Preamble. Grades are the least interesting part of any course. They are not so much a necessary evil as a required one.
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Students must complete all of the work for the course to receive a passing grade.
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Grades will be assessed according to the quasi-objective scale below:
• Class participation: 20%. This is not an attendance grade; attendance is prerequisite. This grade reflects not your physical presence in the classroom, but your intellectual presence—concretely contributing in some way to the discussion: asking questions, making observations, offering help, etc. I will devise ways of allowing quiet students to participate.
• Course blog: 50%. This is a cumulative course blog grade, for all kinds of posts distributed over the course of the semester.
• Final project: 30%. This assesses both the substantive process and product of your final project.
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Blog grading is a slightly weird process, as it is mostly ongoing, but then there are the two “significant” posts. Blogs will be assessed in the following way:
• Regular, weekly posts will be assessed using a heuristic ✓/+/- system (see below). They will constitute approximately 40% of the blog grade (20% of your final grade).
• Significant posts will be assessed using a numerical grade and a rubric (details TBD in conversation with the class). They will constitute approximately 40% of the blog grade (again, 20% of the final grade).
• Research process posts will be assessed using the heuristic ✓/+/- system. They will constitute the remaining 20% of the blog grade (10% of the final grade).
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The grading scale in this class is mildly unusual. I use a 10-point scale which corresponds to letter grades in the following way:
• Heuristic grades will be assessed quickly, with minimal or no commentary according to a ✓/+/- system: ✓+ = 9; ✓ = 6.5; ✓-= 4. Missing work will be assigned a 0. (For more, see Late, Missing, or Otherwise Problematic Work.)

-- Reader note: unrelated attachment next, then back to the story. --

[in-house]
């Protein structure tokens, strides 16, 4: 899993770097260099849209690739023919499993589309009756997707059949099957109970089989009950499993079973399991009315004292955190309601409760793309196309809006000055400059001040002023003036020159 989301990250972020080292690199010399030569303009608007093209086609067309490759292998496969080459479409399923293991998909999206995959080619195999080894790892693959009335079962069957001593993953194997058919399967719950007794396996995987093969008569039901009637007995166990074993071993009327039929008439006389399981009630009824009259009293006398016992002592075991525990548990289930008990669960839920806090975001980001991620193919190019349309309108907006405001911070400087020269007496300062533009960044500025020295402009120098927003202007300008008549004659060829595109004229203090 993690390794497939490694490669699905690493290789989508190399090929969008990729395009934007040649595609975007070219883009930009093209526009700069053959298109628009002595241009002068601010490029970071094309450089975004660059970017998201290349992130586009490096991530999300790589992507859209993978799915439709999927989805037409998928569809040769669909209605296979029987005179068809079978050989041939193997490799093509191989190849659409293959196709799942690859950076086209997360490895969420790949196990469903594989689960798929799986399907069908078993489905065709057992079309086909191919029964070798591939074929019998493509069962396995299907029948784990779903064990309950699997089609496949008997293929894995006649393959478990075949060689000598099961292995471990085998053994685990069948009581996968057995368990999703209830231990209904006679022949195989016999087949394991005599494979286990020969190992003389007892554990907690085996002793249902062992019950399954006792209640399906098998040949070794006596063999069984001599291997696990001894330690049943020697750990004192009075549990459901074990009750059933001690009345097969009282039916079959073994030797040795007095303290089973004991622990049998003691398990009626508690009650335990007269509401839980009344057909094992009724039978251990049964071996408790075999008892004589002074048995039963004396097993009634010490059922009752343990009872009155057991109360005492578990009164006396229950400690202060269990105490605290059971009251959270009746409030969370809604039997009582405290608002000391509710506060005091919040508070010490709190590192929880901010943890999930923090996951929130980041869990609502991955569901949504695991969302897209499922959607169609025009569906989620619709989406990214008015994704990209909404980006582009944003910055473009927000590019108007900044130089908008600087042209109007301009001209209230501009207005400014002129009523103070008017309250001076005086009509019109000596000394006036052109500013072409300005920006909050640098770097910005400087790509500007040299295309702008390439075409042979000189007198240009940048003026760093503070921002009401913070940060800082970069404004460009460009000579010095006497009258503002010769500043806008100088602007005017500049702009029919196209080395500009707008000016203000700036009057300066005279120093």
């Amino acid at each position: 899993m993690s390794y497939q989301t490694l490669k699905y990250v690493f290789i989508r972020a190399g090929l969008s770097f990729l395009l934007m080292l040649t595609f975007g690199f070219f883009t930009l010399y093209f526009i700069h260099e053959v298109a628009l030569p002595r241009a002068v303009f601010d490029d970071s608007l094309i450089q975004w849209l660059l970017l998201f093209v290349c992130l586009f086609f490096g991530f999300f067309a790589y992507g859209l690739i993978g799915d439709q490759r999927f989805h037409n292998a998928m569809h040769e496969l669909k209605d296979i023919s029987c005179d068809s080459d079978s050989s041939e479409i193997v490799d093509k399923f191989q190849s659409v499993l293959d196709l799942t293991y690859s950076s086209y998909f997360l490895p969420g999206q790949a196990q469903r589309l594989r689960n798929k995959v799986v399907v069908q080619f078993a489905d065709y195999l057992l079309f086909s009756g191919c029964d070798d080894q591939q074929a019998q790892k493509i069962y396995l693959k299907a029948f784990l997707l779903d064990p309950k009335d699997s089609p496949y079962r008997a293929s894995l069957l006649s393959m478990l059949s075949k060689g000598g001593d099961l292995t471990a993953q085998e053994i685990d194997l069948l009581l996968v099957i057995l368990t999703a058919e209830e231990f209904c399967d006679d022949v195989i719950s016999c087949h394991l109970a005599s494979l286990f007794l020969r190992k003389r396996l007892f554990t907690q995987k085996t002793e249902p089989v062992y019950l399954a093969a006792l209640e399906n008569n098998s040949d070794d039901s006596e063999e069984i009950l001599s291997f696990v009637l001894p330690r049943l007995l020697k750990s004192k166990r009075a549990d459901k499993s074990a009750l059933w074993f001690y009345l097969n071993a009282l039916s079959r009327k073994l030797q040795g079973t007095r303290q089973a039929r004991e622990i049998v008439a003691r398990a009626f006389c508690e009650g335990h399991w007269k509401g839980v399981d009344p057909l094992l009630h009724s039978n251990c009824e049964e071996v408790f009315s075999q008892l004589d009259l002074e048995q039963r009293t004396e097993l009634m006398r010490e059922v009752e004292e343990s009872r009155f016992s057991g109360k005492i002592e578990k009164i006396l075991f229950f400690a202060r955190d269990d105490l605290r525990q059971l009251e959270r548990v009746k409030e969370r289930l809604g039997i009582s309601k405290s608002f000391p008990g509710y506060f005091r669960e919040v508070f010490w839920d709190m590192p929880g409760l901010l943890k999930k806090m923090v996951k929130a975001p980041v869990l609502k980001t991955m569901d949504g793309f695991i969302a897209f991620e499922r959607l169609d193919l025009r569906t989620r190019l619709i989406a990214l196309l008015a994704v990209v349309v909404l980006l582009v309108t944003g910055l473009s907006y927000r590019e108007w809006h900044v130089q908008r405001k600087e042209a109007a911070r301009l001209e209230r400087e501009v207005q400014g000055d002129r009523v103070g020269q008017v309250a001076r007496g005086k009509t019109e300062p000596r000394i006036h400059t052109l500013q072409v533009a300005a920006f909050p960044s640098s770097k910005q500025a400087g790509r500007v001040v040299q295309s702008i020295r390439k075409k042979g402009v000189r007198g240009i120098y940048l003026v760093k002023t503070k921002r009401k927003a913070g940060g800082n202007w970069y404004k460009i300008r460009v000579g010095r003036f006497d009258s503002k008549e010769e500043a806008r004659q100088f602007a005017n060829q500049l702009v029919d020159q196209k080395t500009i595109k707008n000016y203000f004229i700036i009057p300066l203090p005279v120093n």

• Final grades will be calculated according to the weighing listed above, and then converted back to letters, rounded to the nearest half point, with the following caveats:
1. I will drop your two lowest weekly blog post grades.
2. Anything above an 8 rounds to an A; anything below a 2 rounds to a D; anything below a 1 rounds to an F.
3. I create complex multipart spreadsheets to allow this grading. However, as I mentioned above, these numbers seem like objectivity and rigorous quantification. They are not. I will introduce a “fudge factor” into a grade if I feel the numerical calculation leads to a perverse result in some way. (Typically, these adjustments will only ever be in the students’ favor, fudging ever upwards. However, in exceptional circumstances, I reserve the right to fudge downward.)
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You will receive regular grade reports by email, approximately every 5 weeks (in weeks 5, 10, and 15). These will be cumulative and will pull together your participation and blog grades. In addition to these regular grade reports, you will receive substantial comments and a mark from me within two weeks of your “significant” posts. If you would like written feedback on your final projects, you must contact me to request comments by our final meeting.